Science Wednesday: Season’s Greetings for the Eclipse
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By Aaron Ferster
While yesterday was the solstice and the “official” start of winter, it’s been feeling like the season got an early start around the Washington, DC area this year. It’s been cold.
I don’t think it got much above 25 degree the night before last in my neighborhood. So naturally, sometime just before 2:00 a.m., my wife and I roused our two daughters out from beneath their covers and marched them outside into the frigid night air.
Time to watch the moon disappear.
No one complained. We watched wide-awake as the stunning bright yellow of a giant full moon slowly gave way. First just a small slice of the Cheshire-cat-like moon slipped away. Then, as the sliver of darkness advanced, a brownish red hue spread across what was left of the moon. A holiday light show in the night sky. Slowly and steadily, light gave way to shadow.
As we stood outside all bundled up, we chatted about the spectacle that was unfolding, and how long it’s been since there was a full lunar eclipse this close to the winter solstice. (1638 was the last time, according to an expert cited in The Washington Post.)
There were more than a few bleary-eyed people on the train platform the next morning, and my daughter reports that nearly every kid in her class rose their hand when the teacher asked who woke up to watch the moon disappear.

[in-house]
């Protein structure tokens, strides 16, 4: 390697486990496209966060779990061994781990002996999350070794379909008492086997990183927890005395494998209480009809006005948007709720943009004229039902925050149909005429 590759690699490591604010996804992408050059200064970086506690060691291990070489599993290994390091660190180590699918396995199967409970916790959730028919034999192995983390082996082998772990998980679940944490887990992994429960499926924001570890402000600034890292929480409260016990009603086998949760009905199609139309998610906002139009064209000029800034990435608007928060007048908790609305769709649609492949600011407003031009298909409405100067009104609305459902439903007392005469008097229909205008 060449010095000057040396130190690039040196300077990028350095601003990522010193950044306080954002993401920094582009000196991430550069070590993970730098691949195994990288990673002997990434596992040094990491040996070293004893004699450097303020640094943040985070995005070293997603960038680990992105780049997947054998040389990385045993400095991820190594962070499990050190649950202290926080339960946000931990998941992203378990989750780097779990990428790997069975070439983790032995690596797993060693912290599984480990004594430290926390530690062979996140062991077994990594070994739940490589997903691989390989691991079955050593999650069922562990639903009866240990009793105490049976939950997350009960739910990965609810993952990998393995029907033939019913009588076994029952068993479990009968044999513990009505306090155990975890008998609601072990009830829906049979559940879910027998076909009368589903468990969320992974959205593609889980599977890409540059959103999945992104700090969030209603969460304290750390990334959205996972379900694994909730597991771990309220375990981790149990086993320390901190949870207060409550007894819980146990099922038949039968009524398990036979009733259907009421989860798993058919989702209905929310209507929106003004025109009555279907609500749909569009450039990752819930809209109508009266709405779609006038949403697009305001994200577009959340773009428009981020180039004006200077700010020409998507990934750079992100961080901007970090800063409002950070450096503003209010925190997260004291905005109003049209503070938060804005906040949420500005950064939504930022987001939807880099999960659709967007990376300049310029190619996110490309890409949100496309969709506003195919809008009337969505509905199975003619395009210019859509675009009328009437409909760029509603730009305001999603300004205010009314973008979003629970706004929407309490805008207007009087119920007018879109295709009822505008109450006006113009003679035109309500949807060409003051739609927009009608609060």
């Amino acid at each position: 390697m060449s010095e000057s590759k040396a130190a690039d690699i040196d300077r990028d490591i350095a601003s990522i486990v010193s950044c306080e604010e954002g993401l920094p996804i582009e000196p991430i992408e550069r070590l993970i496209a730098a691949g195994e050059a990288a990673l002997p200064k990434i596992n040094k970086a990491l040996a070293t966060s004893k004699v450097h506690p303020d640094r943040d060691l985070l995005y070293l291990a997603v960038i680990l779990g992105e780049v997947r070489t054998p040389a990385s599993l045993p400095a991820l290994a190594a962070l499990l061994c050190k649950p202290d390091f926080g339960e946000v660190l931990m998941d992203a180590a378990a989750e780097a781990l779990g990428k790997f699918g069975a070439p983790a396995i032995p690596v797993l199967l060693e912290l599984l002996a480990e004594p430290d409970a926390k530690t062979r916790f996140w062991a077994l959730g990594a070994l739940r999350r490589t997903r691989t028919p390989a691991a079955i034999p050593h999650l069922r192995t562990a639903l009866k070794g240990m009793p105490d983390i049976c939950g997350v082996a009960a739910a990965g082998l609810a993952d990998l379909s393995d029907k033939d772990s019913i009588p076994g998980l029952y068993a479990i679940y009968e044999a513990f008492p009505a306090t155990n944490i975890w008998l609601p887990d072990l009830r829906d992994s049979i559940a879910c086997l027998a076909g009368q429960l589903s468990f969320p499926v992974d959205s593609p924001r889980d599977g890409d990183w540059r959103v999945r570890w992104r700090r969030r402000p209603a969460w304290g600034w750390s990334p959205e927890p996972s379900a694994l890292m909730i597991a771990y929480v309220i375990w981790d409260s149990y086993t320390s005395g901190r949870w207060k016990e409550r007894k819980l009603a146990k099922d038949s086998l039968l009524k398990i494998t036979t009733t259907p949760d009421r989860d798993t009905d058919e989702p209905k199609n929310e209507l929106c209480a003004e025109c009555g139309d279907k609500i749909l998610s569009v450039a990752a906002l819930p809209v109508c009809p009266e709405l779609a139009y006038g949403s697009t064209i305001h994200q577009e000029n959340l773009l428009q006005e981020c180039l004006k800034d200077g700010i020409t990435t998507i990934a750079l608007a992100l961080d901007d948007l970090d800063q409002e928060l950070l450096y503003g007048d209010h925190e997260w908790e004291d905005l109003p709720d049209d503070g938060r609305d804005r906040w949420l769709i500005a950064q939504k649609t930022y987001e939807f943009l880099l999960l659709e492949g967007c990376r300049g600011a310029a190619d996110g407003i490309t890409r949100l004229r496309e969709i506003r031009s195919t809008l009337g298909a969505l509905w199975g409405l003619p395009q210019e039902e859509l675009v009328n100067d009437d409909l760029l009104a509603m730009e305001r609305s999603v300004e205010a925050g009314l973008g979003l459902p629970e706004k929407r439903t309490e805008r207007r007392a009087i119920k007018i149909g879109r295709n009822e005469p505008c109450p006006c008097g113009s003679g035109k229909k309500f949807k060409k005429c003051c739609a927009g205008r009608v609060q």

There is something universally appealing about watching such a natural spectacle. I like to believe that the lunar eclipse is, in essence, a science story. It was another opportunity to get outside and note how science and the environment unite us by peaking our interest and giving us a common story to share with our kids, neighbors, and coworkers.
Were you one of the many people watching the lunar eclipse the other night? What other science and environmental stories do you think you’ll remember from 2010?
Share your experiences and thoughts in the comments below.
And happy holidays!
About the author: A dedicated night-owl, Aaron Ferster is the lead science writer in EPA’s Office of Research and Development and the editor or Science Wednesday.
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